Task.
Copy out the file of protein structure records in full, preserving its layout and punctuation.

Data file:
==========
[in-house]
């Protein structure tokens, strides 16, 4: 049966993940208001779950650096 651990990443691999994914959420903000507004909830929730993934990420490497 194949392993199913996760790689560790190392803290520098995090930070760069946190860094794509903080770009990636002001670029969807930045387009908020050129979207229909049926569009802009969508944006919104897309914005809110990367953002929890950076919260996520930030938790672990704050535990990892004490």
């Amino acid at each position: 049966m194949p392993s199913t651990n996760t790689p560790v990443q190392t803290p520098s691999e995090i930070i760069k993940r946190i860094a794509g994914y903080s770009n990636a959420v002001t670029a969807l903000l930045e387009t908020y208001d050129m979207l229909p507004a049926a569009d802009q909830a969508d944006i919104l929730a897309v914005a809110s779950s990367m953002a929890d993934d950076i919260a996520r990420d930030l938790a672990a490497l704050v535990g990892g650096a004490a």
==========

[in-house]
């Protein structure tokens, strides 16, 4: 049966993940208001779950650096 651990990443691999994914959420903000507004909830929730993934990420490497 194949392993199913996760790689560790190392803290520098995090930070760069946190860094794509903080770009990636002001670029969807930045387009908020050129979207229909049926569009802009969508944006919104897309914005809110990367953002929890950076919260996520930030938790672990704050535990990892004490």
């Amino acid at each position: 049966m194949p392993s199913t651990n996760t790689p560790v990443q190392t803290p520098s691999e995090i930070i760069k993940r946190i860094a794509g994914y903080s770009n990636a959420v002001t670029a969807l903000l930045e387009t908020y208001d050129m979207l229909p507004a049926a569009d802009q909830a969508d944006i919104l929730a897309v914005a809110s779950s990367m953002a929890d993934d950076i919260a996520r990420d930030l938790a672990a490497l704050v535990g990892g650096a004490a």